Triangulation: Fox and Geese

Roxi Kringle

Monday, April 10, 2017

In family systems theory, a triangle forms when the tension between two people becomes so great a third person is drawn in to relieve the pressure. This explains much of the tattling behavior of children. Case in point, riding in the backseat of Grandma and Grandpa's car. This was in the days before a minivan could safely separate all parties for the peace and comfort of the front seat passenger, namely Grandma. Two boys and a girl side-by-side in the backseat on what we thought was a long ride through the country, it was probably an hour at most, combined with a hot summer Sunday in a car without air conditioning brought out the boredom in each of us.

Declarations of "He's on my side," was countered with "She's touching me," and shoving each other at the shoulder began since we all wore seat belts. We paid little attention to Grandma's warnings to stop picking on each other until our bickering reached the point when Grandma declared, "If you don't stop, I'll sit between you." I think it was the tone of voice that caused us to stop, crossing our arms in front of us, and poutingly look out the car window at passing trees. Grandma became the point of the triangle since my brothers and I couldn't resolve the dispute between us.

The communication triangle, dragging a third person into the situation or saying, "Tell her I said..." is not as effective as going the person directly, and the situation can get pretty messy.  However, in quilting, the triangle, along with the square, are basics design shapes creating interest and movement. The essential triangle creates all manner of stars, birds, and trails in traditional patterns. Like the dreaded family systems triangle, they can get messy because the diagonal cut can stretch and result in cut off points, mismatched seams, and a less than flat quilt top.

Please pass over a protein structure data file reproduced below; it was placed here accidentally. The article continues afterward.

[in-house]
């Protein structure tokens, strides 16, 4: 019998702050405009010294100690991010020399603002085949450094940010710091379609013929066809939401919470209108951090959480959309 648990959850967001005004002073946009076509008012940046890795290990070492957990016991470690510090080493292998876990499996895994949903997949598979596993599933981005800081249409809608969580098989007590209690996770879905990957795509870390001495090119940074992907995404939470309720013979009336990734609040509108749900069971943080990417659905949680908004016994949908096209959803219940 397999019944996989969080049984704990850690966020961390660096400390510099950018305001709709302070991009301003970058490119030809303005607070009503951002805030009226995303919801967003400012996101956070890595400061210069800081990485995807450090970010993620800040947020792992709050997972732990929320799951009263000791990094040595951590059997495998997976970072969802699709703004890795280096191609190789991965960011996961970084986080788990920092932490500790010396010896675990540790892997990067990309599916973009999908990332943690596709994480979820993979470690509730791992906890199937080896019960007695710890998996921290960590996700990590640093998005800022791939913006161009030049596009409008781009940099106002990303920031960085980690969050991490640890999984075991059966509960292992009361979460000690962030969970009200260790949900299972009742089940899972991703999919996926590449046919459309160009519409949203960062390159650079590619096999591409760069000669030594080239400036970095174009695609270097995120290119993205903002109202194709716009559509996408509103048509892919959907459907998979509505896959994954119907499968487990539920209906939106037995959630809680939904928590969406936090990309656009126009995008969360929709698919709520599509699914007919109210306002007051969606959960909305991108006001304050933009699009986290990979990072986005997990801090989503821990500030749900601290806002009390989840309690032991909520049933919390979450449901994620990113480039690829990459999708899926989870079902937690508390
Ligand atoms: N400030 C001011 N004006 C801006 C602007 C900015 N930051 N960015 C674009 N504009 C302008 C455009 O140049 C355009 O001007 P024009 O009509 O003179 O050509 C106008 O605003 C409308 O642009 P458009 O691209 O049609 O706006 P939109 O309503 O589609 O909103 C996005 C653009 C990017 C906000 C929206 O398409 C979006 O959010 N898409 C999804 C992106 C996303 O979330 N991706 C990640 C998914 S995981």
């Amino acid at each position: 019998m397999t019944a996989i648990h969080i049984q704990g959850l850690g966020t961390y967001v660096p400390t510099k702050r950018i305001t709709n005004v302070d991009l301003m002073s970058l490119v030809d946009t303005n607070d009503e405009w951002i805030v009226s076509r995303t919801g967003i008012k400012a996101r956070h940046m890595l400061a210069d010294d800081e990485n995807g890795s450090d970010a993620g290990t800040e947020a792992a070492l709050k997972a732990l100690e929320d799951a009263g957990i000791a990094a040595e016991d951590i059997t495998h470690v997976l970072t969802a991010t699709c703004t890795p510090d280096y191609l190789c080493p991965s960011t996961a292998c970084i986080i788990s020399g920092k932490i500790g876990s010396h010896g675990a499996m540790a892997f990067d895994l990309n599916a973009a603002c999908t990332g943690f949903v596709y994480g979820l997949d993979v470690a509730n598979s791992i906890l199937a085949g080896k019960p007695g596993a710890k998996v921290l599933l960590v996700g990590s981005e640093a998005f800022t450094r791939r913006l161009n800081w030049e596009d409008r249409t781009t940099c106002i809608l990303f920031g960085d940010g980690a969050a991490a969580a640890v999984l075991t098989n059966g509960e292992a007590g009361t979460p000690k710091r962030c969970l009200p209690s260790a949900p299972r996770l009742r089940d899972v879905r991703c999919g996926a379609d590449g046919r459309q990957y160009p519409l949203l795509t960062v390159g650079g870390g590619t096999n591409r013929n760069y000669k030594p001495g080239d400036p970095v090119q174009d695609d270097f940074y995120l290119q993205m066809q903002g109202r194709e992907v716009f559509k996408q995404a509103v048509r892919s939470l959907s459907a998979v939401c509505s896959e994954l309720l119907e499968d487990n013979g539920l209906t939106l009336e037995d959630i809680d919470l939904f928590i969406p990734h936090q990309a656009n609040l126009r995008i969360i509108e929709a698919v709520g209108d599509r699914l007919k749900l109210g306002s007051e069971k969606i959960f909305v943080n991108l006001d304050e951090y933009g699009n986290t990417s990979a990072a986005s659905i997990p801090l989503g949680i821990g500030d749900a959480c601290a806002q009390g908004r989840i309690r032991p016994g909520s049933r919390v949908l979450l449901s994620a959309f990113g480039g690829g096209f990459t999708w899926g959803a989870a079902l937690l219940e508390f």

My first ever quilt used triangles and cut my own template from paper or cardboard that I placed on the fabric and cut around. This process lacked accuracy as every so often I trimmed the tiniest of slivers from the template and the sewn blocks bulged in some places and tucked in others. Once I started using rotary cutting techniques my seams neatly matched. To avoid inadvertently stretching bias on the diagonal of the triangle I started utilizing the tip of first drawing a diagonal line on the square.


Then I sew 1/4 inch on either side of the line.


When I cut the square on the line I have two half square triangles.


This technique works well in this project with different blocks, or different fabrics for a scrappy look. My eyes start to glaze over when it comes to a full-sized bed quilt and a triangle count in the hundreds.

Fox and Geese

The Fox and Geese pattern combines raw edge triangles and squares cut after sewing. To make this 12-inch block I used

  • 4 light squares cut at 3 1/2 inches
  • 5 light squares cut at 3 7/8 inches. Cut 2 of these in half on the diagonal.
  • 2 medium squares cut at 3 7/8 inches
  • 1 dark square cut at 3 7/8 inches
  • 1 dark square cut at 6 7/8 inches, then cut in half on the diagonal

Place the light 3 7/8  inch squares right sides together on the medium and dark squares. Draw the diagonal and sew 1/4 inch on both sides of the line. Cut in half on the diagonal and press toward the dark. The half square triangle should measure 3 1/2 inches

Sew the light 3 1/2" square to medium half square triangle making two units measuring 6 1/2".


Sew the light triangles to the legs of the dark half square triangle. The bias will face away from the square. Press toward the light. trim the dog ears after attaching the two triangles to the half square triangle.
Find the center of the large dark triangle by folding in half and marking. Match this point to the point where the light triangle points meet the square, pin, sew and press to the dark.


Arrange the four units as below and sew together. The unfinished block will measure 12 1/2 inches.



The print used four colors and set the block on point. I found the print confusing when drafting my pattern and based my design on the Fox and Geese pattern in 5,500 Quilt Block Designs by Maggie Malone.